Law firms planning for success in 2010 would do well to consider how their external communications are impacting their reputation and bottom line.
That’s why I recommend that law firms address these three areas:
1) Layoff Announcements — Many firms tried to hide the bad news of mass layoffs during 2009 only to get burned later by the media and influential bloggers through leaked memos and the firm’s inability to develop key media messages that protected the firm’s reputation. Firms should have a media strategy in place before announcing layoffs internally or to the world. Without a media strategy, firms are left with ill-advised statements like “no comment” or “we don’t discuss personnel decisions” — and other media statements that do a poor job of hiding the truth. A simple statement acknowledging that there were layoffs (without confirming exact numbers), that they were due to the downturn in the global economy (or real estate, etc.) , and that the firm’s OTHER practice areas (e.g., bankruptcy and employment law) remain strong (or are even doing better), is a good place to start.
2) Crisis Communications — Aside from the more obvious crisis situations, law firms are increasingly targets of malpractice suits filed by former clients and discrimination suits filed by employees. These kinds of stories often receive more media attention than they deserve but they can still do harm. There’s plenty that law firms can do to prepare for a crisis, respond to the crisis and to rebuild the firm’s reputation once the crisis subsides. Check out my two articles on this subject from Law.com (October 2009) and The National Law Journal (September 2006) or at http://www.LawFirmsPR.com.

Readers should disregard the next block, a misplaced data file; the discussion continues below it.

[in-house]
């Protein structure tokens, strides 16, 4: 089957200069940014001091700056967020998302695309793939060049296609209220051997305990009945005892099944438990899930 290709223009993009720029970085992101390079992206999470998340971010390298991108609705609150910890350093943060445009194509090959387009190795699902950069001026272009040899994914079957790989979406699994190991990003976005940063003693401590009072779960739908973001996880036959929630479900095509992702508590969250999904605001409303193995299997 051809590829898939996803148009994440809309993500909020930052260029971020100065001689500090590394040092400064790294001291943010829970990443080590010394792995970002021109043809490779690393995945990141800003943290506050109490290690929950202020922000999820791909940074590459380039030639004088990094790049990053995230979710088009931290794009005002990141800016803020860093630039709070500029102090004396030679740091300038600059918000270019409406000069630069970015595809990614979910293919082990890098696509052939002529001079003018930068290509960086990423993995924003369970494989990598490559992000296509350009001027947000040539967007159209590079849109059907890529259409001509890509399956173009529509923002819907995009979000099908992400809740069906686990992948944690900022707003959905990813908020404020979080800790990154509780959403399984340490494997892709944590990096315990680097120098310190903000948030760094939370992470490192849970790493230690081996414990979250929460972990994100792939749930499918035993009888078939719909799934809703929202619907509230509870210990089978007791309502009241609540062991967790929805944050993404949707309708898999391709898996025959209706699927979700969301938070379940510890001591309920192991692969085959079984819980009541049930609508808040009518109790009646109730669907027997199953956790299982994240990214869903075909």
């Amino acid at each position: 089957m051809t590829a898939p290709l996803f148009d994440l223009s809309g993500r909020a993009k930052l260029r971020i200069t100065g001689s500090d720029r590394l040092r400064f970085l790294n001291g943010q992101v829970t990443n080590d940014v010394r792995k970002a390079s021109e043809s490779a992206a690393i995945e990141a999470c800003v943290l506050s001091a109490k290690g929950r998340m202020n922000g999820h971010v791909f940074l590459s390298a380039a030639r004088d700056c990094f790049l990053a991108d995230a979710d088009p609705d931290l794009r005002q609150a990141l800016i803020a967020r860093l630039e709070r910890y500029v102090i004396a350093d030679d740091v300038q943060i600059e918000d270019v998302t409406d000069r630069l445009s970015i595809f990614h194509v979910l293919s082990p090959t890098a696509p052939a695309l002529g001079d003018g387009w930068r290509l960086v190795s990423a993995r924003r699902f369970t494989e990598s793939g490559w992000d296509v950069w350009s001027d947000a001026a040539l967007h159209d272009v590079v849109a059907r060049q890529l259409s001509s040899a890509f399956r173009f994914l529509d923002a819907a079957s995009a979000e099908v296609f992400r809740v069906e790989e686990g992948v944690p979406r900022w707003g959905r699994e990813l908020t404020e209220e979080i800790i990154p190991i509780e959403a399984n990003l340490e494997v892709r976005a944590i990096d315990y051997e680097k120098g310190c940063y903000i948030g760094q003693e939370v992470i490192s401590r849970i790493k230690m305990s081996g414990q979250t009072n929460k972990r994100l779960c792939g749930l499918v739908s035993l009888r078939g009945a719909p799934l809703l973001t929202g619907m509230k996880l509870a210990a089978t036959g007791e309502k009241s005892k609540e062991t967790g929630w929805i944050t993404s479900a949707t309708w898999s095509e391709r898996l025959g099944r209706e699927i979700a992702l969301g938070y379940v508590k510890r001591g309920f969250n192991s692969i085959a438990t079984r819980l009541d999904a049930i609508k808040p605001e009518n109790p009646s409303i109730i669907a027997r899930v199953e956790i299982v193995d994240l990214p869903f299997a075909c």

3) Social Media – Lawyers need to get over the myth that social media is limited to boring status updates about people’s lives. Those law firms still sitting on the social media sidelines will have a harder time catching up. What I don’t understand is how many law firms spend so much money and time updating their websites but do not see the value of linking those same articles, white papers, speaking engagements, and new releases to LinkedIn, blogs, Twitter and Facebook, to name a few. These are often the same law firms that complain that they are not getting top search engine results. Social media for law firms is about sharing good professional content to build business relationships. But think of it another way. Let’s say there’s someone at a networking event you’d like to meet face-to face. Wouldn’t it be advantageous to research them FIRST on LinkedIn, Twitter and Facebook before meeting in person? Instead of thinking of social media as something that other people do to waste your time, think of it as a way to do more efficient research on a person or company that could increase your likeability factor — and your ability to get their business.